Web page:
On returning to Hiroshima I went in the evening to the biggest Department Store of the town called Sogo. I purchased from there a 2-cup kettle and a pair of mugs. I quickly retraced my steps out of the store because of the wide hiatus between my purchasing capacity and the cost of goods there.

Koji came to deliver the scanner. He opened the box and realised that he had left behind at the shop the packet containing the CD-ROM. He had tested the machine, as he thought it would be difficult for me to take care of faults in it in India. He showed me how to assemble it and gave me tips on using it. He mentioned that as he has knowledge of computers he is paid Yen 3000/- per hour for the occasional work he puts in at the computer shop. Minimum wage in Japan for unskilled work is about Yen 800 per hour. He inquired whether I have been to the Indian restaurant in Sogo, called the Tandoor. He said that the cooks there are unhappy as they are underpaid and also their passports have been kept by the owner. The plight of the low paid Indian workers whether employed in the Gulf countries or in Japan is similar. They invariably get exploited by their employers.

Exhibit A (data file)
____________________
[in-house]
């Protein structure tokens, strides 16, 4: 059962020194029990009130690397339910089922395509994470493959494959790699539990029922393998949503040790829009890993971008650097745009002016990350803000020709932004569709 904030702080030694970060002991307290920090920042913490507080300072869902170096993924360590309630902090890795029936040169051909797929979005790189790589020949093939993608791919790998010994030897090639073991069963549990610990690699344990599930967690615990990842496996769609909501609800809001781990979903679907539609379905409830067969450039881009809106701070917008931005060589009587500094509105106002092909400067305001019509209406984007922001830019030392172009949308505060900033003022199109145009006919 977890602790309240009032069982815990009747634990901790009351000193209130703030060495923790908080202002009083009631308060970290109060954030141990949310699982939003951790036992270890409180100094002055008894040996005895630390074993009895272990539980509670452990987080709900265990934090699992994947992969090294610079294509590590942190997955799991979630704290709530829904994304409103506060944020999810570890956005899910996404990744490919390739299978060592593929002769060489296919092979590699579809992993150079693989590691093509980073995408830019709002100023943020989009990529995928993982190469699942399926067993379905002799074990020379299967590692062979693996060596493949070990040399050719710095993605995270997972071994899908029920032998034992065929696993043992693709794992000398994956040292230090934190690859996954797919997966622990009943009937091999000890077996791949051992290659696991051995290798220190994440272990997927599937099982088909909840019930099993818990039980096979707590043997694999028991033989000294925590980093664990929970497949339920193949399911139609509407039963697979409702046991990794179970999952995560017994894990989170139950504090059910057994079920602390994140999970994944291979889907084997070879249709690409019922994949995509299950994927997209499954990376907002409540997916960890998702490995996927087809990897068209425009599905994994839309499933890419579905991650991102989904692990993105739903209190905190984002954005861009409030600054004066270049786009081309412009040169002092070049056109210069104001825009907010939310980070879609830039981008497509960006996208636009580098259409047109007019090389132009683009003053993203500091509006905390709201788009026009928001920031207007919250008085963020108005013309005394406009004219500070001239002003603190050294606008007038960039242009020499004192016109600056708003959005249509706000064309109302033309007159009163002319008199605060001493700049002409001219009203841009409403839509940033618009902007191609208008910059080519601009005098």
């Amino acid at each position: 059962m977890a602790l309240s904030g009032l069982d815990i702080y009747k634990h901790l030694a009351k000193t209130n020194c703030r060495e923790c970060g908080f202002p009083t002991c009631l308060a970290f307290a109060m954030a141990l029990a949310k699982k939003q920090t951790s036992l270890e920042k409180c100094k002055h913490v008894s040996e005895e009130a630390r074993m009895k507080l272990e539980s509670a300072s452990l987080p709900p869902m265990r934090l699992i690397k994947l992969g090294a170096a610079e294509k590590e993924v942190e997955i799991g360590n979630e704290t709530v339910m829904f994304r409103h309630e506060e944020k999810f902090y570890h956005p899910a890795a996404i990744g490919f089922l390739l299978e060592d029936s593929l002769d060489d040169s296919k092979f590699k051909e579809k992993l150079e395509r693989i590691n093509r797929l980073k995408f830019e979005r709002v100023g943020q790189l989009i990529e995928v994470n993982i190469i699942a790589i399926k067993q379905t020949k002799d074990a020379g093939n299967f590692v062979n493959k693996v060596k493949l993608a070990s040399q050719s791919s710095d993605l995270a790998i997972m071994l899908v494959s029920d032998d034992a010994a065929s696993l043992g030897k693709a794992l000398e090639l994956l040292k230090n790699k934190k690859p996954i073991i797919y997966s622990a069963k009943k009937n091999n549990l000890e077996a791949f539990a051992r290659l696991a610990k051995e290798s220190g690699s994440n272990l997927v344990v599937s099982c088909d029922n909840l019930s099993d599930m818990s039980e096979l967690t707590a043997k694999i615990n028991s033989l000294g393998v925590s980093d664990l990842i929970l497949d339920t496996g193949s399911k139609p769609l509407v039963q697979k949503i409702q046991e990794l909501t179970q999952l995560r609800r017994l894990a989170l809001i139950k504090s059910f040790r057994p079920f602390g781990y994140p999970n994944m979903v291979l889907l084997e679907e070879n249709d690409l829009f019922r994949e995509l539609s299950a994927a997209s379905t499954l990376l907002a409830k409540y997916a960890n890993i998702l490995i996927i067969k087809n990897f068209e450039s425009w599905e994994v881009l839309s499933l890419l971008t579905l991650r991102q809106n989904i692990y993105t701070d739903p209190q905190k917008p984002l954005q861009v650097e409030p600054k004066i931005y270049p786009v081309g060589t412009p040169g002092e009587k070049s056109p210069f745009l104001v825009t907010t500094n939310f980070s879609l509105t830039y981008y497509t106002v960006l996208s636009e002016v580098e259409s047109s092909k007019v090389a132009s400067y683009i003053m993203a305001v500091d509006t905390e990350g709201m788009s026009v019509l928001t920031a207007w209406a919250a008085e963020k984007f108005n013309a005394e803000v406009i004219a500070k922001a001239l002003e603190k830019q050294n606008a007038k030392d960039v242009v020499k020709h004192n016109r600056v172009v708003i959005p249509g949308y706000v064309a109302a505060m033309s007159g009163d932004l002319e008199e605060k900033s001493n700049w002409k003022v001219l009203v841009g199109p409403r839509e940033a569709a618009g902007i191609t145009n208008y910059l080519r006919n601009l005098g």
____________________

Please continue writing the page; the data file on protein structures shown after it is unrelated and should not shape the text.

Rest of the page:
1 October